Courtesy of http://www.happiness-project.com/
I passed this book in Barnes and Noble on more than one occasion. Amazon told me that I would like it. Honestly, the title and the brightness of the cover really caught my eye.
I remembered it at the last-minute when I was writing up my summer reading wish list and I decided to put it at the top because I have been meaning to read it for such a long time.
The book is good because it is real. Not sappy, tragic, “terrible things have happened in my life but I am going to turn this around” real (which can also be good). Just, “I have a decent life, but with minimal to no change of who I am, I can probably be happier” real. That is what made the book easy to read, and easy to relate to.
The author Gretchen Rubin, is very honest about her upbringing and life. To sum it up, she comes from well-educated parents, she has a law degree, she is married to a successful man, and she lives in Manhattan. So yea, her life isn’t hard. But as the old saying goes (the author spent a good portion of the book discussing this, too), “Money doesn’t buy happiness,” or at least, not necessarily.
She decided one day while riding the bus in NYC, that it was time to make some changes, without really changing anything. She came up with a very calculated charting method, specific goals, and what she called the “Splendid Truths,” or rules to live by, always. She clearly states that this is her happiness project and that other people would have different goals, rules, and truths. The idea though, was that she told the story of how she meticulously planned and charted her happiness for a year.
Each month she had a different goal, with a set of actions to reach the goal. She explored new activities, new attitudes, mindfulness, patience, smiling, and going outside of her comfort zone to see which things made her happy. What she discovered was that a lot of things were just not “her” and the one ting she kept reminding herself of was to “Be Gretchen”. In other words, learn who you are and what things there are that you like and will make you happy. Sometimes the idea of something is much more attractive than the actual thing.
One of my favorite of her discoveries was when she realized that she should stop doing things because she wished she enjoyed them. I know that I can relate to that; there are things that we try to like because we think they may make us seem smarter, cultured, or more adult, but those aren’t necessarily the things we REALLY enjoy. Throughout the book she frequently mentions her love of reading, she quotes extensively, and always mentions trips to the library. What she discovered though, was that she really enjoyed Children’s Literature. Actually, it was something she knew, but was afraid to admit:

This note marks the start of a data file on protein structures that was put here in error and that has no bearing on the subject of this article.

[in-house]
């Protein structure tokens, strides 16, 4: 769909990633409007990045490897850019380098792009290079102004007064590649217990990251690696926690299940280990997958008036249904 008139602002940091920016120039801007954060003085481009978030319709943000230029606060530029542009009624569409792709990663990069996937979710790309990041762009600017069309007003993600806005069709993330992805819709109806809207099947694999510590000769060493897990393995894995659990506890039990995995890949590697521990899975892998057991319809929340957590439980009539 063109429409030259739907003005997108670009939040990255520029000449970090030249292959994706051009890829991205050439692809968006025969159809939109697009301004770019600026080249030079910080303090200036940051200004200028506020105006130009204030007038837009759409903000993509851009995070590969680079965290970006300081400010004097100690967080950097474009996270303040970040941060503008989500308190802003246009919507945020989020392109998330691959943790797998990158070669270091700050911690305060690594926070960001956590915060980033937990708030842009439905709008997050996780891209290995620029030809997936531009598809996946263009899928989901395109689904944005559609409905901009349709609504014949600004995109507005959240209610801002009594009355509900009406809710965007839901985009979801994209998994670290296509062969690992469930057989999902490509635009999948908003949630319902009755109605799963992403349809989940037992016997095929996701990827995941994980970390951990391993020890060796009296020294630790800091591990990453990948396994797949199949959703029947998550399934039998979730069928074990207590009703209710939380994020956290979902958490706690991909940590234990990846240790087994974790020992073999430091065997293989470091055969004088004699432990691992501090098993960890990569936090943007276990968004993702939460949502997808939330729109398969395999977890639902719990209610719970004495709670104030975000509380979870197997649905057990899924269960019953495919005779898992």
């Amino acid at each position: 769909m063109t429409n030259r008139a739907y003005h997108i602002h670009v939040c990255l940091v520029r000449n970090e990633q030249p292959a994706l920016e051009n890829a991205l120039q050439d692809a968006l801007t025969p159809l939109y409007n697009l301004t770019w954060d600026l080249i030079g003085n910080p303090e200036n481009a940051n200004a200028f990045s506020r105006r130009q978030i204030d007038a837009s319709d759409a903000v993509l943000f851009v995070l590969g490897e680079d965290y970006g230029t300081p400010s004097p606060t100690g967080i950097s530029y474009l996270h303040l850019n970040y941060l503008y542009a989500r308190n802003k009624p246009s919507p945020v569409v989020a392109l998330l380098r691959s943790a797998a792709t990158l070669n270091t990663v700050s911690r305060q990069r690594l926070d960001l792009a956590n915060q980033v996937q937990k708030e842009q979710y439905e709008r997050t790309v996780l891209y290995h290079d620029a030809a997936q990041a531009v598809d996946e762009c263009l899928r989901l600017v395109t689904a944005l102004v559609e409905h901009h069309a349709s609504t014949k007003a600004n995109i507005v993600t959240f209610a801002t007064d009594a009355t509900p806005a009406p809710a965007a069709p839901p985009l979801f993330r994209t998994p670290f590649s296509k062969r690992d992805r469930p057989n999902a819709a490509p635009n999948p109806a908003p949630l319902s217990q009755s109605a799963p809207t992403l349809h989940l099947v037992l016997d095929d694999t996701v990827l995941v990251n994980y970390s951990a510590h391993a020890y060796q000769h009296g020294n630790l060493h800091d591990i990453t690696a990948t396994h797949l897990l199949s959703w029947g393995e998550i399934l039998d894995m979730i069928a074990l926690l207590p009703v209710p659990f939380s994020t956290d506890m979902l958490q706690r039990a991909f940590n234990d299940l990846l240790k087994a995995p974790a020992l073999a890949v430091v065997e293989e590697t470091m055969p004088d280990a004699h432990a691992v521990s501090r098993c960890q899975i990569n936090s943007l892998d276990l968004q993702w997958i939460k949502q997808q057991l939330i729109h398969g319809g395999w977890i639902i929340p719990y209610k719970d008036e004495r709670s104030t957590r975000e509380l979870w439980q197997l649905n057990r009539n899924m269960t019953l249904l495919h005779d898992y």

“But my passionate interest in kidlit didn’t fit with my ideas of what I wished I were like; it wasn’t grown-up enough.”
Still though, as part of her project she pursued what she enjoyed. She reached out and found that MANY of her peers where also interested in kidlit, and POOF! a kidlit book group began.
There were times during the reading of this book, when I was reminded that she definitely came from a different place than the regular Joe. Like for instance, at one point she mentioned trying to be more patient and understanding of her children. She wanted to nag less about little things. The example she gave of trying not to nag, was avoiding bugging her young daughter that she had “the dreaded middle part,” when she did her own hair. Personally, I think it is a silly thing to care where your 7-year-old parts her hair. The truth is, different people care about different things. Also, I part my hair in the middle all the time…
This book has helped me set some goals for myself. I am not following the Happiness Project exactly, although there is a website where you can build your own happiness project, but I am motivated to make changes. I want to”Be Kelly” and to find what actually makes me happy, not what I think makes me happy. If you are at all interested in learning by example without being preached to, this is the perfect book.
The Happiness Project is definitely worth a read! I have it on my Kindle if you want to borrow it. You will have to teach me how, though!
Now I am reading, Throw Out Fifty Things, by Gail Blanke. I came across it on my very exciting trip to the library (Seriously exciting) yesterday. I know, I know, you are thinking, “But Kelly, that isn’t on your reading list. How will you fit it in?” I don’t know how I will finish all of the books on my list but here is what I do know, by picking up that book and deciding to read it right now because it fits into my current goals and interests, I am making progress in my quest to “Be Kelly”.